Kidepo is one park that is rarely visited by tourists because of its location being further north of Uganda. It lies in the rugged, semi-arid valleys between Uganda’s borders with Sudan and Kenya, some 700 km from Kampala.
Kidepo hosts over 77 mammal species and around 475 bird species. It is particularly rich in predators, including lion, leopard and bat-eared fox, black-backed and side-striped jackal, Jackson's hartebeest, oribi, eland and klipspringer and a unique karamanjo rich culture.
Lake Mburo National Park
This is so far the smallest of Uganda’s savannah national parks covering an area of 370 km². The park is also located conveniently close to the highway that connects Kampala to the parks of western Uganda.
350 bird species as well as zebra, impala, eland, buffalo, oribi, Defassa waterbuck, leopard, hippo, hyena, topi and reedbuck. This is the only park in Uganda where people can view savannah animals on foot.
Semuliki National Park
The park covers an area of 220 km² with an altitude of 670-760 m above sea level. It is best for birders with at least 441 recorded bird species and 53 mammals.
It is the only tract of true lowland tropical forest in East Africa, some catches here include but not limited to de Brazza's, vervet and Dent's mona monkey found along the forest trails, potto and bushbaby, black-and-white colobus baboon, blue monkey, red-tailed monkey grey-cheeked mangabey among others.
Mgahinga Gorilla National Park
This park covers an area of 33.7 km², making it Uganda’s smallest national park. The park was created to protect the endangered mountain gorillas as well as endangered golden monkey. There is so far one gorilla group in this park which group keeps traversing between countries making it unpredictable and unreliable to track.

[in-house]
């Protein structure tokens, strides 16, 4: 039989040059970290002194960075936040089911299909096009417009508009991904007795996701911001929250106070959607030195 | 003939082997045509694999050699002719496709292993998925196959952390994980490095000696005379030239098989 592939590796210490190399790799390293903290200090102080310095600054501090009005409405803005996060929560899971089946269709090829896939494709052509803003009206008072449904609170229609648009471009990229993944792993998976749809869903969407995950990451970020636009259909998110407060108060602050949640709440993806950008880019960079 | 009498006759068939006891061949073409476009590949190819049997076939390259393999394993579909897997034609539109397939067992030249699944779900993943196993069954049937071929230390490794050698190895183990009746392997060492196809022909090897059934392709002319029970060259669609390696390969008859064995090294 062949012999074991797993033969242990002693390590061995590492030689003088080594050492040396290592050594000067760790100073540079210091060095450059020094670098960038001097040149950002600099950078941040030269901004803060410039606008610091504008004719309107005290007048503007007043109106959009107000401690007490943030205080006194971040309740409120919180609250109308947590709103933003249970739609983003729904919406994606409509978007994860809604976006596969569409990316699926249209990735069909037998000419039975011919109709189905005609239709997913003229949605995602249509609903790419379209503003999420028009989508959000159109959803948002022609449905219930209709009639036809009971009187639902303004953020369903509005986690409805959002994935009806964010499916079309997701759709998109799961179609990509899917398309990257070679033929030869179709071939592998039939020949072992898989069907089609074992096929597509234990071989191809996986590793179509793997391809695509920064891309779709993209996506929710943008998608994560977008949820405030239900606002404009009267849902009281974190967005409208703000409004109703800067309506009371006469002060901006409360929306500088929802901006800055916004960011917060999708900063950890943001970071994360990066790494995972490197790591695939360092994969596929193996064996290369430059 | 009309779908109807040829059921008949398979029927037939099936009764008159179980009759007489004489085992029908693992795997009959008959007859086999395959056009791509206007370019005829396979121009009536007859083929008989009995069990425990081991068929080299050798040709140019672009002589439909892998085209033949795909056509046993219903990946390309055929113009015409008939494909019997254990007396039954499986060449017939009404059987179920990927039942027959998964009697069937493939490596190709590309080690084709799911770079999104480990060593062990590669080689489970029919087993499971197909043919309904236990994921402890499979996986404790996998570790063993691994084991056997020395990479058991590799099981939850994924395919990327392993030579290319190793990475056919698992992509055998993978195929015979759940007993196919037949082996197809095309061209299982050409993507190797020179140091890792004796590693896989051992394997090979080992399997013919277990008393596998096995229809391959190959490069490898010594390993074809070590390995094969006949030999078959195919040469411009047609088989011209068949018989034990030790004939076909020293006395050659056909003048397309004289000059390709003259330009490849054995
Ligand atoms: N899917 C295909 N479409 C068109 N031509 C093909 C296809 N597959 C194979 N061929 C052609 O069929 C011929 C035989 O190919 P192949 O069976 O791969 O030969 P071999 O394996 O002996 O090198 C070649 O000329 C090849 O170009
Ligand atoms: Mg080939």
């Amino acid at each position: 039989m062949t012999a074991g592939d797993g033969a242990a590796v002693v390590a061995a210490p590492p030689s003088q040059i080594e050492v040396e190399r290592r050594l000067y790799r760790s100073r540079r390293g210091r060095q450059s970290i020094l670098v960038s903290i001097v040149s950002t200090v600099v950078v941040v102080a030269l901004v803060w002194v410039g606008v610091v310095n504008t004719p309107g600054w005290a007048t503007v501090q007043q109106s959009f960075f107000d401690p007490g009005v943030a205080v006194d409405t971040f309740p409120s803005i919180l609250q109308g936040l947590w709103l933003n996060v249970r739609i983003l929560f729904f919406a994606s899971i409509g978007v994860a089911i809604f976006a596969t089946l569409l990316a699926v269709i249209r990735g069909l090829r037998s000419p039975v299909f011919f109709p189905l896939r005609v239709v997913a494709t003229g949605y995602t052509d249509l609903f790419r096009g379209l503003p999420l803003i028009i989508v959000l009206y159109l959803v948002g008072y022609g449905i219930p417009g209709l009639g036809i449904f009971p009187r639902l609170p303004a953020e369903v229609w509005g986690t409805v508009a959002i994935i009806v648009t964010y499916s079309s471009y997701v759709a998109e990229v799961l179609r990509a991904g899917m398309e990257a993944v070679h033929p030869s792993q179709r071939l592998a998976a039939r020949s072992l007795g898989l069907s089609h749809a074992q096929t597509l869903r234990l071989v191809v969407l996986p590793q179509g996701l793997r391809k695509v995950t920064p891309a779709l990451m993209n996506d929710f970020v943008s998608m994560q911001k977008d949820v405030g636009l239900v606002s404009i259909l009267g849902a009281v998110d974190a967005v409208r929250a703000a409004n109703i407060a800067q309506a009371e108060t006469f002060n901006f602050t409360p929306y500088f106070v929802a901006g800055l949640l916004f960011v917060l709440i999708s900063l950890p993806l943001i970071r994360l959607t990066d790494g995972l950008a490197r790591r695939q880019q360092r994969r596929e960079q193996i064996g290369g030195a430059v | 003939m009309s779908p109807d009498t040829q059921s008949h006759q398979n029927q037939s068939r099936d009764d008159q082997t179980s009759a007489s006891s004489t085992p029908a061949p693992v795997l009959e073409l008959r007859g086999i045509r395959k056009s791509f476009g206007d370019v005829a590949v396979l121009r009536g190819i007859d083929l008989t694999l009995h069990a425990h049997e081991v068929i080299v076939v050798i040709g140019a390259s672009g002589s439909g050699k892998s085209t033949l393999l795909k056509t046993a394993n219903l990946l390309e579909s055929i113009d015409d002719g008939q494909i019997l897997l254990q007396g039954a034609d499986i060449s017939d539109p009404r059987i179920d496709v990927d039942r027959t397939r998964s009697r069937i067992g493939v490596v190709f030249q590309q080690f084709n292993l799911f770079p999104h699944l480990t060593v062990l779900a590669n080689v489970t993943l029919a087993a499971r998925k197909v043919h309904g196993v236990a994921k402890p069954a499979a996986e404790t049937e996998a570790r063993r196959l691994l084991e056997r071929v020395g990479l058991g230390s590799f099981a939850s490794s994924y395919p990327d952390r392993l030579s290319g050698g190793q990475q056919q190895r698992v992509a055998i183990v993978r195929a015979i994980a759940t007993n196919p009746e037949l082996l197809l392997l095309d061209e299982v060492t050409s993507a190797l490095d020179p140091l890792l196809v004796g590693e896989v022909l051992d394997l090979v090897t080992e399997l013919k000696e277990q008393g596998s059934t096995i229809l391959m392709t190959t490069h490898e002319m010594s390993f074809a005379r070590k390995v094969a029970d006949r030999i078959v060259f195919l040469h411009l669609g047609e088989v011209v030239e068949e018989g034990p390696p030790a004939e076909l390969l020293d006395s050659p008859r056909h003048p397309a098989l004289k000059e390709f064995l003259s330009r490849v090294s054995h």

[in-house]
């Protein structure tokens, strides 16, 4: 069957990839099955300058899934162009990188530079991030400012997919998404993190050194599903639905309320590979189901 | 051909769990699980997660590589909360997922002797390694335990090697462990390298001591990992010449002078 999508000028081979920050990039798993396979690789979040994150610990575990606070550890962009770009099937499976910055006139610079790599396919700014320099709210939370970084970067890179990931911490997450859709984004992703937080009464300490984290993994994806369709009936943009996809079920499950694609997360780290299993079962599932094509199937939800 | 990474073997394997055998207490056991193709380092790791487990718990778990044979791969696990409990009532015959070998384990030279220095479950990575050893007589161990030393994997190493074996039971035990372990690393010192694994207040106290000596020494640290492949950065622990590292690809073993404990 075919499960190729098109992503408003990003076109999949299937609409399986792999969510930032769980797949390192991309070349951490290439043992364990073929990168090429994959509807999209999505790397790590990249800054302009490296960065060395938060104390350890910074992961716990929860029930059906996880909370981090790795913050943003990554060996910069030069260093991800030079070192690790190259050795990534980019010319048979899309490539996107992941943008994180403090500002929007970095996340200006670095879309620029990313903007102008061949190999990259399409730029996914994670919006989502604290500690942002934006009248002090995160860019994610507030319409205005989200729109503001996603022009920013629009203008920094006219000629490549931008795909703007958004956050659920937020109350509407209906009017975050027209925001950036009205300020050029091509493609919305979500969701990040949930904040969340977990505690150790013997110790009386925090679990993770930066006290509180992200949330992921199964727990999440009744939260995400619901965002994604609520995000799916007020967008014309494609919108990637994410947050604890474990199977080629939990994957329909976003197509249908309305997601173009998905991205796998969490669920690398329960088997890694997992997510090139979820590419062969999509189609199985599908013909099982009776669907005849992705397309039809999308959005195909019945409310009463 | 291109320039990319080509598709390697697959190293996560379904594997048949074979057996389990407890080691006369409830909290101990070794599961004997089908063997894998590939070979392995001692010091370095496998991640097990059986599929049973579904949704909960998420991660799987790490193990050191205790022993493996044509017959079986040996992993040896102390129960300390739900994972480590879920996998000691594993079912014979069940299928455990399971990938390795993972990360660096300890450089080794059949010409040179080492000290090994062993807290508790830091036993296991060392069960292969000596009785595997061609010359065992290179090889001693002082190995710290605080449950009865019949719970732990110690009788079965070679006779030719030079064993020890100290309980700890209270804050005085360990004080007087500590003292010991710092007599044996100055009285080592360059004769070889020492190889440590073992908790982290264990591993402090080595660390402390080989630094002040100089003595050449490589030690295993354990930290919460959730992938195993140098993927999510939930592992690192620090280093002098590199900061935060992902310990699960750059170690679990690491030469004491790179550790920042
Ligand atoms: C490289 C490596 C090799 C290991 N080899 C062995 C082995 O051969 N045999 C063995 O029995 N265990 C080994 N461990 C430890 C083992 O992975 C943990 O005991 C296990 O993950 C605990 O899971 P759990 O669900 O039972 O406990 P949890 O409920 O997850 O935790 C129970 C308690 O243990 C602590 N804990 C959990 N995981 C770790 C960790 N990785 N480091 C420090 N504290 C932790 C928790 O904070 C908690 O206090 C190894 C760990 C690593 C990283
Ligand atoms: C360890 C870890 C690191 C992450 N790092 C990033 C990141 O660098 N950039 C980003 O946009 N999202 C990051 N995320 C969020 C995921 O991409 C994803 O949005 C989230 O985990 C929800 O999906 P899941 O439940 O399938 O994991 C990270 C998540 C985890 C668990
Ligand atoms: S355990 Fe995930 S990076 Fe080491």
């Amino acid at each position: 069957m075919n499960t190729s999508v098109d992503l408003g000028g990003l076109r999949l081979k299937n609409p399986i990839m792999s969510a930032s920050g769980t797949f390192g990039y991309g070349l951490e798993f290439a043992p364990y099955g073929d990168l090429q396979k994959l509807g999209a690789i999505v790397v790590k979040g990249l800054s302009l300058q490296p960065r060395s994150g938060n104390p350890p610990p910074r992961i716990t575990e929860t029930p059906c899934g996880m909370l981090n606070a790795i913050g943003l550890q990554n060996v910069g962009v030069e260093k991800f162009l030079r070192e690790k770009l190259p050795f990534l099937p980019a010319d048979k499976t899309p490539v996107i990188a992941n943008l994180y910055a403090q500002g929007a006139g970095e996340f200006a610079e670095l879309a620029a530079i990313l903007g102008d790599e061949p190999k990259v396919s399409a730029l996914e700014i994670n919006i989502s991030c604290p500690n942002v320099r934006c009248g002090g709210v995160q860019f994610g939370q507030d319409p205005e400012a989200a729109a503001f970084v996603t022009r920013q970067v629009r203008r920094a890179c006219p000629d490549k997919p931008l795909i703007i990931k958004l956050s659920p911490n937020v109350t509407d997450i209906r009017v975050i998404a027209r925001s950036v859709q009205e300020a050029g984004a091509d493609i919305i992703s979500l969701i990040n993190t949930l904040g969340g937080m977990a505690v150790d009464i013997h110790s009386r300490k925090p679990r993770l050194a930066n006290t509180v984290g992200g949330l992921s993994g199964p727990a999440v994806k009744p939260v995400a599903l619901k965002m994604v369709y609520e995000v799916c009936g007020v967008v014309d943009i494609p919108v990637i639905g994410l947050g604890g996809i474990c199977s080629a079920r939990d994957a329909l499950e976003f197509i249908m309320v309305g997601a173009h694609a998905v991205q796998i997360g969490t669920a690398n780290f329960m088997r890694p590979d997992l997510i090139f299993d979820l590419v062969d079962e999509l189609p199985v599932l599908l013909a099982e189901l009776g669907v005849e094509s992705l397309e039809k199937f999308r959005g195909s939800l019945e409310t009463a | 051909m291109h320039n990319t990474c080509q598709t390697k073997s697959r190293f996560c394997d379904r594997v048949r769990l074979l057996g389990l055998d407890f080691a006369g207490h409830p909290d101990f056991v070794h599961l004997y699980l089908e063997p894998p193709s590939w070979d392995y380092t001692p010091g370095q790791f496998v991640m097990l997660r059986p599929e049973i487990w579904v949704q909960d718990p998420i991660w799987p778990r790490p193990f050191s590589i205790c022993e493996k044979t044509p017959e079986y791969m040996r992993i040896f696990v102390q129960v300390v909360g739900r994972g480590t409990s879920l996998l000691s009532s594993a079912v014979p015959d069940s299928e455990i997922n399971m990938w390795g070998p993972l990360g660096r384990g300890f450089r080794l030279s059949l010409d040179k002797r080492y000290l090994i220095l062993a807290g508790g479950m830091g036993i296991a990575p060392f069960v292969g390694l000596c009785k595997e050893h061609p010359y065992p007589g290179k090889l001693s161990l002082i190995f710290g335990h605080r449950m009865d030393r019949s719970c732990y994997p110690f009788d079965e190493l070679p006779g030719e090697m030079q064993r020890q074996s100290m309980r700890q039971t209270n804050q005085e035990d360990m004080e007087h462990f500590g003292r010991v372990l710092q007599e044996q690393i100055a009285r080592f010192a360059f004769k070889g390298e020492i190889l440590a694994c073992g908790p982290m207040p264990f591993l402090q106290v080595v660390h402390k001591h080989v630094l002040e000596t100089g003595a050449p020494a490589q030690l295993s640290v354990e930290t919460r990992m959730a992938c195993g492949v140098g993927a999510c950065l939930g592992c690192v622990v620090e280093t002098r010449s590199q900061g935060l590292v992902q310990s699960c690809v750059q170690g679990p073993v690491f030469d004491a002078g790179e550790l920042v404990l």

However other animals can be spotted such as black-and-white colobus, buffalo, elephant, bushbuck and duiker, golden cat, side-striped jackal, giant forest hog, bush pig, buffalo and elephant though these are rarely seen.
Rwenzori Mountains National Park
The Rwenzori Mountain also known as the Mountains of the Moon are located in western Uganda along the Uganda-Congo border covering an area of 996 km². Highest point being 5,109 m above sea level on Mt Stanley's Margherita Peak.
Apart from mountain climbing, the park is home to variety of wildlife though difficult to spot on. Some animals include: elephants, chimpanzee, Rwenzori otter and leopard, primates such as colobus (Angola and black-and-white varieties are both present) and blue monkeys; small antelope such as bushbucks. Birders have chances of viewing barred long-tailed cuckoo, handsome francolin, slender-billed starli, golden-winged sunbird among others.
Mount Elgon National Park
The mountain is recorded as the oldest and largest solitary volcanic mountain in east Africa and has the largest volcanic base in the world. It’s located on boarder of Uganda-Kenya.
This extinct volcano is one of Uganda's oldest physical features; its size is 1,121 km² and home to over 300 species of birds and the endangered Lammergeyer.